This article also appears in The Atlantic, a Tea Leaf Nation partner site.
In freewheeling and fast-growing China, providing an innovative service might be enough to get rich. In the case of China’s tightly regulated train ticket market, however, it is enough to get arrested.
The story begins with the approach of China’s most important holiday the Spring Festival, which this year falls on February 10. Every year during the holiday season, more than 2 billion passenger journeys are made over a period of 40 days, placing tremendous strain on China’s trains, planes and automobiles, and leaving train tickets in scarce supply. While those with Internet access can purchase tickets online with increasing ease, for millions of migrant workers who can’t get on the Web, the only choice is to spend hours — even a whole day — lined up outside for a ticket which may already be sold out. Many who don’t get their tickets in time are forced to buy from illegal scalpers, who often charge 100 RMB (about US$16) extra — or worse, sell them counterfeit tickets.
So when newly-wed couple Mr. Zhong and Ms. Mo began offering a 10 RMB (about US$1.60) ticket-buying service in the provincial capital of Guangzhou, hundreds of busy migrant workers in the city were only too happy to spring for the fee, which is roughly the price of a bowl of noodles in a typical Guangzhou noodle shop. But on January 9, the couple — who openly advertised their services outside their small shop — were arrested for selling train tickets without a license, which is illegal under Chinese law.
While the authorities were quick to defend the couple’s arrest, saying that strict regulation was necessary to prevent fraud and ticket scalping, many of Mr. Zhong and Ms. Mo’s customers were eager to speak out on their behalf. “They didn’t charge us an exorbitant fee,” a factory worker named Mr. Zhang told Sina News. “A 10 RMB service fee for getting a train ticket is a real deal, why have they been arrested? A round trip to the train station [to buy a ticket] would cost me more than 10 yuan, and I might not even get a ticket.”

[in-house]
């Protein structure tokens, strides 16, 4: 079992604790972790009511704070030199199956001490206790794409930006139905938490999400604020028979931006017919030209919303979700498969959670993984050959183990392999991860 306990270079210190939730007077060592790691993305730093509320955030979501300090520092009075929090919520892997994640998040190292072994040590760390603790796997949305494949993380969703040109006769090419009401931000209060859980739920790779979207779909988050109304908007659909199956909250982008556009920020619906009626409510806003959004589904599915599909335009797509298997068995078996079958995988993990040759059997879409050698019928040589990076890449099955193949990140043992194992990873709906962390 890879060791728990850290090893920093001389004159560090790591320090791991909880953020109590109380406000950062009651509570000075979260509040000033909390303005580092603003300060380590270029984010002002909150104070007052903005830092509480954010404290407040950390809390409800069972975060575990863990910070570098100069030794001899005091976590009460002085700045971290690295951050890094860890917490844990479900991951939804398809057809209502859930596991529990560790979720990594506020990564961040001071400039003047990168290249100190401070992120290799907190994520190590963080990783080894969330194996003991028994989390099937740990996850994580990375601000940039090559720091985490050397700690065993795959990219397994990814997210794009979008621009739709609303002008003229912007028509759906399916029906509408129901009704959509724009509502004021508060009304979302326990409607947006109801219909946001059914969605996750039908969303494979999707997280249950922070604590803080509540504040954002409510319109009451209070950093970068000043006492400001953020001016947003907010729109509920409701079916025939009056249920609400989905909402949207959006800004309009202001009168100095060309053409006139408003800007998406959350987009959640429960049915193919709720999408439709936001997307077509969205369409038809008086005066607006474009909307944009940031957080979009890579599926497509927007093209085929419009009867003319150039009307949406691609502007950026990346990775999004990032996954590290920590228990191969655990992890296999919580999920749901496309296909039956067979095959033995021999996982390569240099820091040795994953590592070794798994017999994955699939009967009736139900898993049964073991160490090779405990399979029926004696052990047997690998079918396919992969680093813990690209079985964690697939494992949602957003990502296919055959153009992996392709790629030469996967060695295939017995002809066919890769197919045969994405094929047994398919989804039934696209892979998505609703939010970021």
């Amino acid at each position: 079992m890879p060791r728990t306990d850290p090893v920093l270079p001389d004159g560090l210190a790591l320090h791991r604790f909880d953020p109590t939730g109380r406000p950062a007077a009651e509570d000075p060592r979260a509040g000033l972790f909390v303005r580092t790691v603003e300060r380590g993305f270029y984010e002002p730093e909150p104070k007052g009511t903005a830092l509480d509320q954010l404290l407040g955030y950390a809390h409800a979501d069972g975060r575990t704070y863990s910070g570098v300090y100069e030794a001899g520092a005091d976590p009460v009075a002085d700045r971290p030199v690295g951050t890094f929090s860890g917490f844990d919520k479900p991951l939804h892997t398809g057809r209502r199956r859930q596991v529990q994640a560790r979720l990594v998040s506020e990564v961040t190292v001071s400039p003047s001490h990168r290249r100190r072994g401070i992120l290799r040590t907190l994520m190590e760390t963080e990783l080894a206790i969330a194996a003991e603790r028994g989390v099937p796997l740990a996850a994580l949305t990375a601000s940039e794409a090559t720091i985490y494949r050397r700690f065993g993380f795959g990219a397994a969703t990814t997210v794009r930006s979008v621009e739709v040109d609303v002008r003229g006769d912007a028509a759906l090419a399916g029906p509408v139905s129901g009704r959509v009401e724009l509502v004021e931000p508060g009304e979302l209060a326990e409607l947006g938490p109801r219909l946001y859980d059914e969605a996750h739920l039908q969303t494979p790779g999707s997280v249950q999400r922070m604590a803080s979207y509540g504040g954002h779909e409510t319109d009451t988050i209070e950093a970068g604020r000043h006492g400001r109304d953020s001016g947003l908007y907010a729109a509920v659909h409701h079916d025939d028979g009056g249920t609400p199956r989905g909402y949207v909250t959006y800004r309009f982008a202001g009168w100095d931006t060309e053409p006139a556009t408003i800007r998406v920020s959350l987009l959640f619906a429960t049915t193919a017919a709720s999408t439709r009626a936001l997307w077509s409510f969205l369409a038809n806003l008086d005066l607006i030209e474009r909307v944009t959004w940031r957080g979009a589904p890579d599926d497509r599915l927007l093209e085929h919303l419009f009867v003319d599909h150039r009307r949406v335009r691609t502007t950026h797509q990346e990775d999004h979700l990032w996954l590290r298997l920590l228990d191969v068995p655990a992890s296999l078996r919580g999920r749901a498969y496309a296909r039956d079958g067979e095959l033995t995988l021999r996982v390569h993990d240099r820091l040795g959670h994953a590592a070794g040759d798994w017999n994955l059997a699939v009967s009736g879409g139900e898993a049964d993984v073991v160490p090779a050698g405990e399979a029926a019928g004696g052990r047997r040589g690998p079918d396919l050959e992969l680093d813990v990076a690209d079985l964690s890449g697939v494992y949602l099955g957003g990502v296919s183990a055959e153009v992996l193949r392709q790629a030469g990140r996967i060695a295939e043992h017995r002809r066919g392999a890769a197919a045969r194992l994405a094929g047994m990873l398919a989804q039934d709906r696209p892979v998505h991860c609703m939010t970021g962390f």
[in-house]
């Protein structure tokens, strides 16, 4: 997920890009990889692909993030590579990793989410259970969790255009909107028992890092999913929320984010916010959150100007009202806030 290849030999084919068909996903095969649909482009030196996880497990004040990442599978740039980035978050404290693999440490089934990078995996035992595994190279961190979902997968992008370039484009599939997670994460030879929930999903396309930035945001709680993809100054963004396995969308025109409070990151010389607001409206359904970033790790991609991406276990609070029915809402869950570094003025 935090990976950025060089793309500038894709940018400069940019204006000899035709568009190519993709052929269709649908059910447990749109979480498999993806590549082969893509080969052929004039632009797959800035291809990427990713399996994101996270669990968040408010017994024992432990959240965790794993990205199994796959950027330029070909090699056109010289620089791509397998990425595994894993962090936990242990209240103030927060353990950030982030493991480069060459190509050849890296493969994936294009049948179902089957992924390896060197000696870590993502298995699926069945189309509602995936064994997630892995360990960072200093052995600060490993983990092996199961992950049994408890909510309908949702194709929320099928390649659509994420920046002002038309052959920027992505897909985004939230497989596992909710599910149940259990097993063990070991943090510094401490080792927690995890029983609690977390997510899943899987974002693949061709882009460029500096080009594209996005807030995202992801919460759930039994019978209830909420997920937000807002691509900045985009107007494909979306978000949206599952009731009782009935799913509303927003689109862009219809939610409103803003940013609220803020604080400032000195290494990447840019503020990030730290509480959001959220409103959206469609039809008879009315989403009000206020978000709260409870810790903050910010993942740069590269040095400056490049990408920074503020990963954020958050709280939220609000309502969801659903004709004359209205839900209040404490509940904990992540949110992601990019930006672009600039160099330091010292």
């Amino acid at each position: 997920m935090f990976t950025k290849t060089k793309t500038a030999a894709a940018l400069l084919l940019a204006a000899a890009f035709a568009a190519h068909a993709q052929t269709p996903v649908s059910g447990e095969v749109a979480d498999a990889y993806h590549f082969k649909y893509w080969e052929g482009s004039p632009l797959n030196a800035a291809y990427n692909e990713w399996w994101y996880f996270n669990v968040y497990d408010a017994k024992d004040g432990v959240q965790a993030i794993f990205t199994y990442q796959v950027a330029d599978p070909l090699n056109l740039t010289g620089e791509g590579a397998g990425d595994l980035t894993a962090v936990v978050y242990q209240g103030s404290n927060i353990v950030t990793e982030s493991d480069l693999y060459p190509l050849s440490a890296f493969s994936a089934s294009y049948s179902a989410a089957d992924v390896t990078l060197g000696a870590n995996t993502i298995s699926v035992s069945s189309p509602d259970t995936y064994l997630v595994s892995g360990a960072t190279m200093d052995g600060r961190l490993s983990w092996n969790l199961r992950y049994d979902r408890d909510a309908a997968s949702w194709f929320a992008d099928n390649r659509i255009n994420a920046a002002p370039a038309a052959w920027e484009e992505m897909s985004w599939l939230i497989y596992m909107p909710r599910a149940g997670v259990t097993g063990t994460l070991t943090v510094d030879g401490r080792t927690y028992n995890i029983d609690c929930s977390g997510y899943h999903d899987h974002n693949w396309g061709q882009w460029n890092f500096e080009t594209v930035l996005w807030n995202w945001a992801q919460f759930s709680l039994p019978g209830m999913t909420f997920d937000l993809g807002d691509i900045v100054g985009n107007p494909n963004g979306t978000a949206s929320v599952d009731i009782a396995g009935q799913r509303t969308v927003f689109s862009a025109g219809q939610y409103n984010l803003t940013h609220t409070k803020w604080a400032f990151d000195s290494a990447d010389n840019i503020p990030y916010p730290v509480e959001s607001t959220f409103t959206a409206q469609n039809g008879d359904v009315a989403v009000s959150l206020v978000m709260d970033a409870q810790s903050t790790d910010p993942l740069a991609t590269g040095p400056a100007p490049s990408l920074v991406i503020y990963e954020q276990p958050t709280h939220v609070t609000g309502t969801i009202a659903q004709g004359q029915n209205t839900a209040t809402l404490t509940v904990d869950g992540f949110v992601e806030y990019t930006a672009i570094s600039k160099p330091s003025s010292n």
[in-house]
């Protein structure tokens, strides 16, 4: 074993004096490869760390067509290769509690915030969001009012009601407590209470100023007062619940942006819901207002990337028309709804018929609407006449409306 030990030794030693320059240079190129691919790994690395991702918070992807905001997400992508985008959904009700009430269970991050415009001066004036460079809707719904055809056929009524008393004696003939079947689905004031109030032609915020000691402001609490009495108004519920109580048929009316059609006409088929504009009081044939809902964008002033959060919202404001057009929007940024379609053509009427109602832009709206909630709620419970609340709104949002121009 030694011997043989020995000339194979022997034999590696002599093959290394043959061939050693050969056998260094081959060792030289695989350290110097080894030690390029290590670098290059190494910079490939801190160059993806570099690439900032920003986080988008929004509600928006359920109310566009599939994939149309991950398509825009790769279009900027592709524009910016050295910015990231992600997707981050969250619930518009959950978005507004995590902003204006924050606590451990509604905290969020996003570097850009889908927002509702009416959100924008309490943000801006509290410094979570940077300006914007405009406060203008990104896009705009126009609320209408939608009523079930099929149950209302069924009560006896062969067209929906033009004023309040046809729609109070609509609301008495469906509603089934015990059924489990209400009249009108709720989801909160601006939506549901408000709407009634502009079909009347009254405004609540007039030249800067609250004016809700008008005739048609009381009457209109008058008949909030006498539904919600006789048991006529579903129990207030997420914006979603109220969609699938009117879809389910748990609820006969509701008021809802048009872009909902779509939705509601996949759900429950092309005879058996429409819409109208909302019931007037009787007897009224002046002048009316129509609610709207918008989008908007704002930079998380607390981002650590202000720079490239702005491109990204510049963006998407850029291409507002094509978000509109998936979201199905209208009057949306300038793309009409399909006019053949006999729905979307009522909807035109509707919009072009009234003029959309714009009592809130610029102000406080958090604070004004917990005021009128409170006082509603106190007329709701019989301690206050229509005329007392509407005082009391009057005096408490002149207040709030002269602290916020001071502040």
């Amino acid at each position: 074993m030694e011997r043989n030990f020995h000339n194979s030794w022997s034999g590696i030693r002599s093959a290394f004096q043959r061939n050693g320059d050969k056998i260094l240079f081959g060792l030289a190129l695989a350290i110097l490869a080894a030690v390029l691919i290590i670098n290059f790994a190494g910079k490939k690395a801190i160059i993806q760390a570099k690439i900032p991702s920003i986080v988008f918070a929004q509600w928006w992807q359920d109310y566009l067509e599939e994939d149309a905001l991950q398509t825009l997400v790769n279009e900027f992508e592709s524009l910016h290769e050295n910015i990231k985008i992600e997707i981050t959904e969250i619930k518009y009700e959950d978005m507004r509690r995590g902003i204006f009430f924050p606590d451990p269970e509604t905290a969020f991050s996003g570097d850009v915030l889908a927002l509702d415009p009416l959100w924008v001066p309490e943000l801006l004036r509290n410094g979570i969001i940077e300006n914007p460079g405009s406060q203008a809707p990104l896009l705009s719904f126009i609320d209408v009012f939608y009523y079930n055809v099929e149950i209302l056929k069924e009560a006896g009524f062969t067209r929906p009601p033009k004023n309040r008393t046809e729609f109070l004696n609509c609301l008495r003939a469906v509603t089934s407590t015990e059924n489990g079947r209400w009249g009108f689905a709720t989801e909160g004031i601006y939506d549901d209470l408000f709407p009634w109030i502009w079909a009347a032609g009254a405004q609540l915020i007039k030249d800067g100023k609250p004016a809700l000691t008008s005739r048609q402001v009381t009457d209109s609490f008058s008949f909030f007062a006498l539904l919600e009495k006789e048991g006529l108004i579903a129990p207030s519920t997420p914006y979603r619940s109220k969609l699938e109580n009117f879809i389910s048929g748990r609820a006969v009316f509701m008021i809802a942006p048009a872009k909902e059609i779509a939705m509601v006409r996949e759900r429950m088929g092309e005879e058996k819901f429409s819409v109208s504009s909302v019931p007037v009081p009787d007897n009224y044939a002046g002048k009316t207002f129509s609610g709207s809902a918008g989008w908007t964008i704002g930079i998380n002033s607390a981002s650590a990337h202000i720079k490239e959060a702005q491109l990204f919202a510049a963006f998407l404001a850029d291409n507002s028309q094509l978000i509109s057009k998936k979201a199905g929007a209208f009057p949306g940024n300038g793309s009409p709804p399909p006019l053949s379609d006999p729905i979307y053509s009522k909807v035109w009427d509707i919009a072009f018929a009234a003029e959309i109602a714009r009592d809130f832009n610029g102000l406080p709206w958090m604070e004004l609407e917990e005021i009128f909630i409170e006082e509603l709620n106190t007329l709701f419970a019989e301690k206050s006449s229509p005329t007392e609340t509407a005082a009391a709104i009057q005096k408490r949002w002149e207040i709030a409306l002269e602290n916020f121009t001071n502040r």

Another worker was concerned about how he was going to buy his ticket home now that the young couple’s services were no longer available: “I have to work everyday, and have no time to go stand in line. At the factory, I have little opportunity to access the Internet.”
The issue also received a great deal of attention on Sina Weibo, a Chinese microblog platform similar to Twitter, receiving well over 10,000 comments. Weibo users rushed to the couple’s defense, with some also expressing frustration with the rigid bureaucracies that allow consumer needs to go unheeded in this, and many other, sectors of China’s economy.
Many users lamented that ticket regulations were too strict, or thought that they needed to be adjusted so that market needs could be met. @一肚子坏水0 wrote, “As long as there exists an immense need among the people, regulations just can’t be too rigid. This [type of service] shouldn’t be attacked, but rather made use of.” @徐亚晶commented that you can’t “touch or argue with” bureaucratic monopolies.
Others were frustrated that the couple was arrested for providing a service badly needed by some of China’s poorest citizens. @Oover嬌O wrote, “How many migrant workers can get online? … The system has got problems; you can’t blame people when they take advantage of an opportunity!” @移不动联不通2012asked rhetorically whether the authorities could “tell the difference between a 10 yuan service fee and a scalper ripping customers off? Both sides were perfectly satisfied but the government just had to get involved and screw things up.”
Whether these calls to make train tickets more accessible to China’s migrant workers are heeded by the powers that be, they likely provide cold comfort to Mr. Zhong and Ms. Mo who will spend their holidays in detention.